By Stuart Soffer
E-mail Stuart Soffer
About this blog: Growing up in Brooklyn, NY I lived in high-density housing and experienced transit-oriented services first hand. During high school and college summers I worked in Manhattan drafting tenant floor plans for high-rise office buildi... (More)
About this blog: Growing up in Brooklyn, NY I lived in high-density housing and experienced transit-oriented services first hand. During high school and college summers I worked in Manhattan drafting tenant floor plans for high-rise office buildings. This could have been a career option, but my interest in computers - unusual at the time - led me to the computer science program at the University of Wisconsin. A programming job on Page Mill Road brought me to Palo Alto after college. Since 1993 I consult on bridging law and technology, and serve as an expert witness in Intellectual Property litigation. We moved to Menlo Park's Linfield Oaks neighborhood in 1994. Neighborhood traffic issues motivated my initial volunteering as a Menlo Park Planning Commissioner, followed by a stint as a Chamber of Commerce board member and most recently a finance/audit committee member. I advocate community volunteering for meeting people, the neighborhoods, and understanding the myriad issues that somehow arise. As hobbies I collect contemporary art and vintage cameras. And? fly helicopters, which offer rare views of the nooks and crannies of the Bay Area. (Hide)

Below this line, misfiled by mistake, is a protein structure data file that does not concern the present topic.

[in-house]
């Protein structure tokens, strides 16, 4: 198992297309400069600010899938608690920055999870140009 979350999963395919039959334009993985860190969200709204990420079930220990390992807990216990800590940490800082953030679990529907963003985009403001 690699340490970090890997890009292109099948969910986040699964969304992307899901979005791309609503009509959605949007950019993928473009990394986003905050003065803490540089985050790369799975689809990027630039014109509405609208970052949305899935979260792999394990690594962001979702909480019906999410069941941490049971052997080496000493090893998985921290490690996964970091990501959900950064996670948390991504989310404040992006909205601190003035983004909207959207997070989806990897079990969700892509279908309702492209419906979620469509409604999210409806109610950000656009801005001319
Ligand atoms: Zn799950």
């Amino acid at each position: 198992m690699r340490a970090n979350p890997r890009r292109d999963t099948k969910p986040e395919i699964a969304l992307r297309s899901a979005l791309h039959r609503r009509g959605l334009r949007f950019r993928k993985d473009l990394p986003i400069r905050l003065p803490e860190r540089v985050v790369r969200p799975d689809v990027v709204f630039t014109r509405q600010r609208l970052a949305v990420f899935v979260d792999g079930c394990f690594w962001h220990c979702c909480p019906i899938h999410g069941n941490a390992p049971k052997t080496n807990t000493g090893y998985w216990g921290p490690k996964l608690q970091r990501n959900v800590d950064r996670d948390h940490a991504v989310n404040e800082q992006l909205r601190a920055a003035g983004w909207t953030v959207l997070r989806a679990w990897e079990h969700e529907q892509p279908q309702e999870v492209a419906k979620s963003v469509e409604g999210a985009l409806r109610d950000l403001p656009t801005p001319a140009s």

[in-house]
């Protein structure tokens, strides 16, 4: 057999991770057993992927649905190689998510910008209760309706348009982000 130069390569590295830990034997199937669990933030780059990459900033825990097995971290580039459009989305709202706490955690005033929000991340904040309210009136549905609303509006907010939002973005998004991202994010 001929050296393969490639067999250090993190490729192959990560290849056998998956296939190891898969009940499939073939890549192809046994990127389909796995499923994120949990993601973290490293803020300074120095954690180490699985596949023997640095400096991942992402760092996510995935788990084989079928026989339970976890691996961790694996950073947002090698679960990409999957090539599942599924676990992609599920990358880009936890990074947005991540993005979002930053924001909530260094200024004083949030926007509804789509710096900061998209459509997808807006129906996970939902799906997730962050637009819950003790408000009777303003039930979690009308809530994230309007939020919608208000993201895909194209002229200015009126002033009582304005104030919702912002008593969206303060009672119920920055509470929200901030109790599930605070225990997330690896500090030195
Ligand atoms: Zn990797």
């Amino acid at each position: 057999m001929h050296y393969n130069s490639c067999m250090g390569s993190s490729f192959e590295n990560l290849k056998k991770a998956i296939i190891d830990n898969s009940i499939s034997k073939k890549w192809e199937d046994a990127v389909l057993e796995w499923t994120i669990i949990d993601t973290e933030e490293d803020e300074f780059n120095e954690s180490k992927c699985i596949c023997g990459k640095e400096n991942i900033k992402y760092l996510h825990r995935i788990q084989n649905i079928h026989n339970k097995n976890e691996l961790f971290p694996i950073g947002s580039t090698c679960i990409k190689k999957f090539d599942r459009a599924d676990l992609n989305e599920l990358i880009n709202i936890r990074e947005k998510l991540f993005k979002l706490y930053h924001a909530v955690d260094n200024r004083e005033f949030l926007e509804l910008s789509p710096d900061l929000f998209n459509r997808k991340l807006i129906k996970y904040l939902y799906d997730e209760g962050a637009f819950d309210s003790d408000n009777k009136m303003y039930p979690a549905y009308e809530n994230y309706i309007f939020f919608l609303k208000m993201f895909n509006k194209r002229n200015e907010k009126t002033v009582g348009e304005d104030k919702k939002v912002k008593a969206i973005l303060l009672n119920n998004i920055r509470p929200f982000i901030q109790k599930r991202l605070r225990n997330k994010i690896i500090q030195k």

View all posts from Stuart Soffer
Last week while in NYC I received a call from a council member asking me how I felt the local campaigns were going? asking about Measure M in particular.
I responded that at the outset of the campaign there wasn't enough support for M and that it would fail. I added that in the past few weeks, though, since the disclosure of the $200,000 backing from Greenheart to defeat M, that M was definitely gaining traction. It also started with seeing the spawning more Yes on M 'Lawn Signs' at least in the neighborhoods bordering El Camino and the traffic paths to 101.
Instead of the arcane zoning issues and consequences, I offered that that one donation provided an alternative, easier framework for understanding the Specific Plan and Measure M. I also noted that the tenor of the arguments against M one reads online - strident and lacking empathy that there could be other opinions- was ironically winning converts to Yes on M.
This discussion went on for a while, and we were in agreement on the above dynamics.
I then turned the table and asked this council member, "Well, what do you think?"
Councilmember's immediate response was a diplomatic, "I think I'm going to lose one of my colleagues."
We'll see in a few hours. It's been a weird election cycle.